Archive for April, 2014

A National Academy of Sciences report states that fracking sites in Pennsylvania’s Marcellus Shale are releasing on the order of 100 to 1,000 times more methane than the EPA estimates.

via Pennsylvania’s natural gas wells are leaking up to 1,000 times more methane than EPA estimates – Salon.com.

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Little solar house on the prairie.

A little solar house on the prairie.

The wind will still come sweeping down the plain in Oklahoma, but it will be less favorable for utility customers with distributed generation such as small wind turbines and rooftop solar. Oklahoma has passed a bill that provides for a utility surcharge on these types of small generation facilities. The bill passed with no debate in the Oklahoma House of Representatives and by a margin of 83-5 in the Oklahoma Senate. It now heads to the governor’s desk for signature.

This is the issue about which I wrote in the current issue of the International Energy Law Review, a copy of which is available on the Links page of my website.

Read the story here:

Oklahoma House passes solar surcharge bill | News OK.

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Ms. Masters testifies before a U.S. Congressional Committee in 2009

Ms. Masters testifies before a U.S. Congressional Committee in 2009

Blythe Masters, who headed up JP Morgan Global Commodities Group, of which JP Morgan Ventures Energy Corp. (JPMVEC) was a major part, is reported to be under investigation by the feds:

Blythe Masters Is Under Investigation By The Feds.

Masters and her group manipulated power markets in California and, to a lesser extent, Michigan. JPMVEC settled the charges with FERC for $410 million last year. So what was going on? Let’s just take one example of the manipulation strategies used by her group.

In addition to regular bilateral markets, the electricity market has a real time and day ahead market. Under the California Independent System Operator tariff rules in effect during her tenure, bidders in the day ahead market were paid for  “ramp” hours that day at their bid price for hours on each side of their bid. This is intended to reflect a power plant’s need to power up and then power down to supply electricity during the bid hours. JPMVEC knew that CAISO’s software for evaluating bids did so only one day at a time.

During the hours of midnight to 2:00 a.m., demand is very low, and market prices are very, very low. Most people are asleep.

JPMVEC bid -$30/MWh (yes, that’s right, negative thirty dollars — they’re paying CAISO to take their power) for the hour between 11:00 p.m. and midnight on Day 1, and then submitted a bid for $999/MWh for the wee  hours between midnight and 2:00 a.m. on Day 2. Because of its one-day-at-a-time software, CAISO took the midnight to 2:00 a.m. bids as ramp hours, and CAISO paid JPMVEC at its bid price of $999/MWh, even though the market price was just $12/MWh.

Blythe and her crew played this little game between April 1 and June 18, 2011, or about 78 days, and raked in a cool $20 million (net) off CAISO. That comes out to about $256,400 in pure profits every day. And that’s just one of the simpler of JPMVEC’s market schemes.

Like the song says, nice work if you can get it.  And people ask why the banksters are trading electricity. What a stupid question.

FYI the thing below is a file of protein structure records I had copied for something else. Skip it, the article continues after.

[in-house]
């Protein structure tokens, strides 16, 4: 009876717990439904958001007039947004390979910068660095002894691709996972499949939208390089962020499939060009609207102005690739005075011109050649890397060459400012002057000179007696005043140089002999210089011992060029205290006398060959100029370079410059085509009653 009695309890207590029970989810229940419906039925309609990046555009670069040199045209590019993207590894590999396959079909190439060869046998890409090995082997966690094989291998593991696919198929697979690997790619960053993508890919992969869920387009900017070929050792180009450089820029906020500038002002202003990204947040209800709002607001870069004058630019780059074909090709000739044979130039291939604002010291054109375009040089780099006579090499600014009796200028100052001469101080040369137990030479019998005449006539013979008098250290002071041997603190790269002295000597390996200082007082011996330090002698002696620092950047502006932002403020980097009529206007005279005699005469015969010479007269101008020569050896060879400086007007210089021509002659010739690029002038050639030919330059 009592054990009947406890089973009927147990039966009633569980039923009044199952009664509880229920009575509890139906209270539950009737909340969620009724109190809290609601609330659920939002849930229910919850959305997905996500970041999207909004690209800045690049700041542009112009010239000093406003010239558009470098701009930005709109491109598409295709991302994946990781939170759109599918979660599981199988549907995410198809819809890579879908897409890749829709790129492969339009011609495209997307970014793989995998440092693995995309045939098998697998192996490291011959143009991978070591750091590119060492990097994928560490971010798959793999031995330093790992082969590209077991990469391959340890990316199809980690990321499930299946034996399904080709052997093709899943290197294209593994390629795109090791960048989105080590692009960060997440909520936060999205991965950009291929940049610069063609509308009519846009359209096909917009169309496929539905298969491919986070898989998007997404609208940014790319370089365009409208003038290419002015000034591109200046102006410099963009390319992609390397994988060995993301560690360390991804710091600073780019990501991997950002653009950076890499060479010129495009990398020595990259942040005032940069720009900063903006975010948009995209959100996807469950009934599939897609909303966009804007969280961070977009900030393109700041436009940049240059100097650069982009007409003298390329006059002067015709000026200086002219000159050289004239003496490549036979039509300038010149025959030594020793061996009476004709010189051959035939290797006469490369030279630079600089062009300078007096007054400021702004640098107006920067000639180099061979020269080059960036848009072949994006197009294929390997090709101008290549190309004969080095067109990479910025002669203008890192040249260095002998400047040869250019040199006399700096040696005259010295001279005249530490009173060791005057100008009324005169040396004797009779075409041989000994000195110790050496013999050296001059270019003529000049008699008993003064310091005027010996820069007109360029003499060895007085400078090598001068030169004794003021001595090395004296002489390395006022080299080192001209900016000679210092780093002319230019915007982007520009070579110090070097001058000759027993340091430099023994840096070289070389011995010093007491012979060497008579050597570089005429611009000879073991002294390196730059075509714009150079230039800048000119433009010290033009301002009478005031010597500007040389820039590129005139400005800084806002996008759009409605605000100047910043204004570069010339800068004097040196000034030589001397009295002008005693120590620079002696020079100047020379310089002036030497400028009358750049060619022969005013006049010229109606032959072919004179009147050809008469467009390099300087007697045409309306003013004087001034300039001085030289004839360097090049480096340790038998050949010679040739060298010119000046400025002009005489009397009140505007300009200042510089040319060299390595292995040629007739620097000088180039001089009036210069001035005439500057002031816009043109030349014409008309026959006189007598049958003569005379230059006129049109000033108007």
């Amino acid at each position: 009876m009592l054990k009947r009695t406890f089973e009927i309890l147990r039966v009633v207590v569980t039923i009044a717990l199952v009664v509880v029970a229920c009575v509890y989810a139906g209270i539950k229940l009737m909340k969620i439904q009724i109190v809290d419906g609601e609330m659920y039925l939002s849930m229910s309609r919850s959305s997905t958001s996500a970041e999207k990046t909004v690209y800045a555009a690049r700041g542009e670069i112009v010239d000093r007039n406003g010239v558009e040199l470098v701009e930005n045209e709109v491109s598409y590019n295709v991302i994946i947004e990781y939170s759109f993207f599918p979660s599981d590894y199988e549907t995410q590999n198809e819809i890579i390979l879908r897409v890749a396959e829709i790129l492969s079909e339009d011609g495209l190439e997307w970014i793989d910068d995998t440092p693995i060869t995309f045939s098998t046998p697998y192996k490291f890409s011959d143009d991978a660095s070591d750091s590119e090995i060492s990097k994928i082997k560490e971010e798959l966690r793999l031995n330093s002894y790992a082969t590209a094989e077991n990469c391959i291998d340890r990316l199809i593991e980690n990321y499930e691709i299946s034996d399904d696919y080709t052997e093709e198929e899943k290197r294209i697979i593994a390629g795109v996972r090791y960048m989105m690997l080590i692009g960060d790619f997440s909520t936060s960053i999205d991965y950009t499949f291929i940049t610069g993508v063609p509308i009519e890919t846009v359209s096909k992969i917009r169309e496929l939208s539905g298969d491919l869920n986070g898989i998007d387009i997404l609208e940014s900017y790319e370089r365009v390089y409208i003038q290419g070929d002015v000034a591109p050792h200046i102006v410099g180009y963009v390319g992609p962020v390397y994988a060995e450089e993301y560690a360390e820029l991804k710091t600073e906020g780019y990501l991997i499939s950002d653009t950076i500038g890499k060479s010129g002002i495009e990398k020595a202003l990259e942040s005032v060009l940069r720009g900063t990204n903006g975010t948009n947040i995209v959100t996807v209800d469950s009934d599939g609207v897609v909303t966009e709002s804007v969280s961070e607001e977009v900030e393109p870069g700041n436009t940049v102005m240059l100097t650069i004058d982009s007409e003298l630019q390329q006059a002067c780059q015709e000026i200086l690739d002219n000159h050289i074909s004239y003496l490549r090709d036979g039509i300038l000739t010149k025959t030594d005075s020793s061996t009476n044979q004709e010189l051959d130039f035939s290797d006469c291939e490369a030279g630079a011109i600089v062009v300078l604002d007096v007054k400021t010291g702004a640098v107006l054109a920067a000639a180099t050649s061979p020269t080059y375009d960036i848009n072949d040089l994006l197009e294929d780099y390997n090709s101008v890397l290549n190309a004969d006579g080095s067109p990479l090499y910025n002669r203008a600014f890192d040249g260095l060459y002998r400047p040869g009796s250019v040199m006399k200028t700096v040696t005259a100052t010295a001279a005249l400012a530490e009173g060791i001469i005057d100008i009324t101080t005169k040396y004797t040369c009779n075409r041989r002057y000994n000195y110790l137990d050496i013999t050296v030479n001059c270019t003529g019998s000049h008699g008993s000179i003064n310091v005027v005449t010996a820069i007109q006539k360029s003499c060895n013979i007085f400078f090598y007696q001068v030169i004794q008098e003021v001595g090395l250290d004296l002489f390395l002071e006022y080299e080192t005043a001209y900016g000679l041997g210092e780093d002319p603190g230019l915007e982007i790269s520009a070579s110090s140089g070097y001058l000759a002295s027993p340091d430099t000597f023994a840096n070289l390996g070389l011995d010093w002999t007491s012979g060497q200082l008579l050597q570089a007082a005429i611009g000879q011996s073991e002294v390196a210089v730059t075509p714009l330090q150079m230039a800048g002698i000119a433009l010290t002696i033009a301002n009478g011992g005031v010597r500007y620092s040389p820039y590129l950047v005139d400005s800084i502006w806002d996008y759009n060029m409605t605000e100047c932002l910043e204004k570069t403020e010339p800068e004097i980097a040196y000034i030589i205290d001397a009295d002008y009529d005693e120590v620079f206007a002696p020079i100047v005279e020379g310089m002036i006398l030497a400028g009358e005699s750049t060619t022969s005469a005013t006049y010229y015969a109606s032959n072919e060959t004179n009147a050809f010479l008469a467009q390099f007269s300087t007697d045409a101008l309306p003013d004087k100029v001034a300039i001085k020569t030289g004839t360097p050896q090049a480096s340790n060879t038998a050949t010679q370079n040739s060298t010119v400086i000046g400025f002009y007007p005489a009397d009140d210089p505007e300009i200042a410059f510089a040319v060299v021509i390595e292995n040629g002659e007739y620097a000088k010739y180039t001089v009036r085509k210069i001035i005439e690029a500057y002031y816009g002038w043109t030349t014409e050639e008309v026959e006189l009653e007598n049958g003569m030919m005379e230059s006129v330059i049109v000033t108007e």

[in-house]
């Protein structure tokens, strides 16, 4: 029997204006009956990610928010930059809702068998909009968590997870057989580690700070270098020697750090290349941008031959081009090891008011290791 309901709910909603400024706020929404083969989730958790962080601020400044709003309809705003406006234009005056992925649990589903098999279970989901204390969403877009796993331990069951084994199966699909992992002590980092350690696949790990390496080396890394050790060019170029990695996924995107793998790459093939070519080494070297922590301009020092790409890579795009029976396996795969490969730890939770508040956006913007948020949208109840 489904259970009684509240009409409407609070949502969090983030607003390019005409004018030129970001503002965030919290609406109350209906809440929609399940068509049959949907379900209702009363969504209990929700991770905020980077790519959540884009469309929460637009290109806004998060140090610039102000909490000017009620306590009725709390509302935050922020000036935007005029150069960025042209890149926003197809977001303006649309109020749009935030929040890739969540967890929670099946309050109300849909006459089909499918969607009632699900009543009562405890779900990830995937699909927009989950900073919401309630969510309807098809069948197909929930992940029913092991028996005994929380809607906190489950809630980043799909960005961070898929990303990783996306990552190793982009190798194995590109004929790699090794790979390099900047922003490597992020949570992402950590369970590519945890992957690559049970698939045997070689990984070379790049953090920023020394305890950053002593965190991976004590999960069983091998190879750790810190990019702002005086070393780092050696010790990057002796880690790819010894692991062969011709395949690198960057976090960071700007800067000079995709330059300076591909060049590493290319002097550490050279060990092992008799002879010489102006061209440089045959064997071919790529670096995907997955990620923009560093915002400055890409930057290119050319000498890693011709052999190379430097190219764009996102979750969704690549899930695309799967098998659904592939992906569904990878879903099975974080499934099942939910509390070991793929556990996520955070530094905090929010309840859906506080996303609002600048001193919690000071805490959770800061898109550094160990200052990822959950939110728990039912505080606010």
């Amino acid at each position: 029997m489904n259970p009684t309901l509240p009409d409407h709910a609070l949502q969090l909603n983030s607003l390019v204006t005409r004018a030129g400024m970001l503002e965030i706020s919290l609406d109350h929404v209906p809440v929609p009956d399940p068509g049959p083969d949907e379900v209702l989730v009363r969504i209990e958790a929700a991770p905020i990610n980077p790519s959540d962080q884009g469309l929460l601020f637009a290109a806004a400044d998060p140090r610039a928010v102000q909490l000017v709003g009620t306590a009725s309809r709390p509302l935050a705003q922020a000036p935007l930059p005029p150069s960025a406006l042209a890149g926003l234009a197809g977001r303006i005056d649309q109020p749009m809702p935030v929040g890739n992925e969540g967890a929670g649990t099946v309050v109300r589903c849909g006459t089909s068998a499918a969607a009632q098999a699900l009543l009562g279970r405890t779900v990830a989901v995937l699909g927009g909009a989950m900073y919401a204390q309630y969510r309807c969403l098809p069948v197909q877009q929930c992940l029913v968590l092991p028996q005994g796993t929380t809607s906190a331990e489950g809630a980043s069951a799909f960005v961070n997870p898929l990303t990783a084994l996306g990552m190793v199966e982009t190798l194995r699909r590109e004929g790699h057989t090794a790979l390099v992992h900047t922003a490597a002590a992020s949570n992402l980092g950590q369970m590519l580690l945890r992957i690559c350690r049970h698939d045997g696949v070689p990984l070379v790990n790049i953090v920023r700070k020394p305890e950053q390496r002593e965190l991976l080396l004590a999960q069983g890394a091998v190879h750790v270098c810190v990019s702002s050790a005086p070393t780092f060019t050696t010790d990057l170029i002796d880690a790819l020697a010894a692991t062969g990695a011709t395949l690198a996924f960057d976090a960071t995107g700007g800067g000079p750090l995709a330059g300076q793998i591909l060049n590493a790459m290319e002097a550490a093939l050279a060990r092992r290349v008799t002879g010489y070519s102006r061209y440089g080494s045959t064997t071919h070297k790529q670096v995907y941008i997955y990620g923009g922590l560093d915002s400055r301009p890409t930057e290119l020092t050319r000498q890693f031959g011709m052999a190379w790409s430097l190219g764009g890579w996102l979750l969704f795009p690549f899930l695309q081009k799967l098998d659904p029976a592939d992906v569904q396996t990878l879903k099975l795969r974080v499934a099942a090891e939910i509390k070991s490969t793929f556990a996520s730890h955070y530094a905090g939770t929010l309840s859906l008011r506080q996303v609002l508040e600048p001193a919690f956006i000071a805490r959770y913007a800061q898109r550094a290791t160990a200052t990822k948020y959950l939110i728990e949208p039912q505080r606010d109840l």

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Crude oil leaving the Bakken

Crude oil leaving the Bakken.

On Wednesday, April 9, 2014, the Federal Railroad Administration, a division of the U.S. Department of Transportation, announced that it would issue a proposed rule requiring two-person train crews on crude oil trains and establishing minimum crew size standards. The FRA also said it is moving forward with rules on train securement (i.e., putting on the brakes on unattended trains) and on the movement of hazardous materials.

Speaking of hazmat, the crude oil coming out of the Bakken in North Dakota has a high content of hydrogen sulfide, or H2S, a colorless gas that’s poisonous, corrosive to metals, flammable and highly explosive. Mixed with water, it forms hydrosulfuric acid. You’ve dealt with it already if you’ve refilled the cells in your car battery. If you overfill it and get some of the backwash on your jeans, it’ll eat right through them – and that’s the weak stuff. The H2S in the Bakken crude puts it closer to dynamite on the explosivity scale.

The FRA’s new regulations are in response to accidents such as last year’s tragedy in Lac Megantic, Quebec. A Montreal, Main & Atlantic Railway train with five locomotives was hauling 72 tanker cars of Bakken crude to a refinery in New Brunswick. The engineer on that train was alone, which was not against regulations. When the train stopped on an incline outside Lac Megantic that night, he applied the manual brakes on ten of the 72 freight cars and shut off four of the five locomotives, leaving one running to supply pressure to the main air brakes (i.e., not the manual brakes). The engineer then left for a local hotel to get a night’s rest, leaving the train unattended.

Unfortunately there was a bad piston in the engine left running, which started a fire. The fire department was called, and their first step was to halt the flow of fuel to the fire: they turned off the engine that the engineer had purposefully left running an hour or two earlier. They didn’t know that that engine was needed to supply power to the air brakes, and when they left, they didn’t turn it back on. Without the air brakes, the manual brakes alone couldn’t hold the train on that incline, and it started to roll towards Lac Megantic.

Had there been two engineers on the train, with one of them staying aboard the running locomotive, 47 people in Lac Megantic might still be alive today.

The Association of American Railroads, the rail industry’s trade association, opposes the FRA’s proposed rule. AAR’s President, Mr. Edward R. Hamberger, said the proposed rule was unnecessary because: